Saturday, August 23 2014 3:35 PM EDT2014-08-23 19:35:39 GMT
Organizers expect up to 5,000 people to attend a march protesting the death of an unarmed black man who died after being placed in a chokehold by a white New York police officer.More >>
Thousands of people expressing grief, anger and hope for a better future marched peacefully through Staten Island on Saturday to protest the chokehold death of an unarmed black man by a white police officer.More >>
Saturday, August 23 2014 3:28 PM EDT2014-08-23 19:28:26 GMT
After starting in Kentucky earlier in the month of August, post about "Purge" events have quickly spread across the country. It all started in Louisville, when a picture popped up on social media statingMore >>
The Montgomery Police Department say they have been made aware of the picture that is circulating social media, and are taking the matter very seriously.More >>
Saturday, August 23 2014 2:48 PM EDT2014-08-23 18:48:18 GMT
Ferguson's streets were peaceful for a third night as tensions between police and protesters continued to subside after nights of violence and unrest erupted when a white police officer fatally shot an unarmed...More >>
Ferguson's streets remained peaceful as tensions between police and protesters continued to subside after nights of violence and unrest that erupted when a white police officer fatally shot an unarmed black 18-year-old.More >>
WELLSVILLE, KS (KCTV) -
The Fourth of July holiday celebrating America's freedom will have special meaning for a father whose son gave his life for this country.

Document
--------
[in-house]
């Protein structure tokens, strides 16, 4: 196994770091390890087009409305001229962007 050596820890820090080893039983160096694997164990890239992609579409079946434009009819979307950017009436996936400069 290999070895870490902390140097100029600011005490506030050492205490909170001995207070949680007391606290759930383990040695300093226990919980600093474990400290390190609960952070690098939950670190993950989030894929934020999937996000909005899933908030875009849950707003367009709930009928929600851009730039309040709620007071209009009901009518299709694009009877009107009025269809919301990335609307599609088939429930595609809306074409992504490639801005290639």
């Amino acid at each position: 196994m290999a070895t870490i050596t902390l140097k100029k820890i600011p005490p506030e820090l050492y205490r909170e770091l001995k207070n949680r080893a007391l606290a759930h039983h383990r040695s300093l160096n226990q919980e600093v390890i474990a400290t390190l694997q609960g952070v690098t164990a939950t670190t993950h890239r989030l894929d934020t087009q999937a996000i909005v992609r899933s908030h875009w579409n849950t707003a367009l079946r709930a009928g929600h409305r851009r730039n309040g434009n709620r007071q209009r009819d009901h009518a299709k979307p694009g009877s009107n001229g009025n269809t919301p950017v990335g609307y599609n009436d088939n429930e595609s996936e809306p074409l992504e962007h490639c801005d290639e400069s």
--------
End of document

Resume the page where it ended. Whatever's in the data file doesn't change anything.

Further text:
Army Sgt. Jacob Butler of Wellsville, KS, was one of the first casualties in the war in Iraq. Now his father, Jim Butler, has written a moving story about his son and the truth of what exactly happened the night of his death.
It was a nine-year labor of love that came out of a staggering loss as Jim Butler's son became a casualty of war at the age of 24.
"Jake was pretty much a patriot and if it wasn't for the men and woman like that in this country, we wouldn't have the freedoms we have today," Jim Butler said.
It was those freedoms Sgt. Jacob Butler was fighting for on April 1, 2003, when his unit came under attack. His father's only means of emerging from the depression plaguing him in the aftermath of the tragedy was to write.
"I guess it was kind of like a therapy or something for me, to help get things out, you know," Jim Butler said.
But it was the encouragement of former Kansas Sen. Bob Dole, himself a vet, that kept Jim Butler committed to the project.
"He had read something on it and wrote me a letter and told me, ‘Keep telling your story,'" Jim Butler said.
Now, Beyond Honor is slated to hit bookshelves soon. Jim Butler has kept busy promoting the book at local events and included an advanced copy to those buying fireworks at a location in Edgerton, MO.
"I would hope that he would be honored to be honored," Jim Butler speculated about what his son would have thought of the book.
Jim Butler said the book isn't just about his son, it's also about his family, his four brothers and his upbringing. It's expected to be in bookstores later this month.
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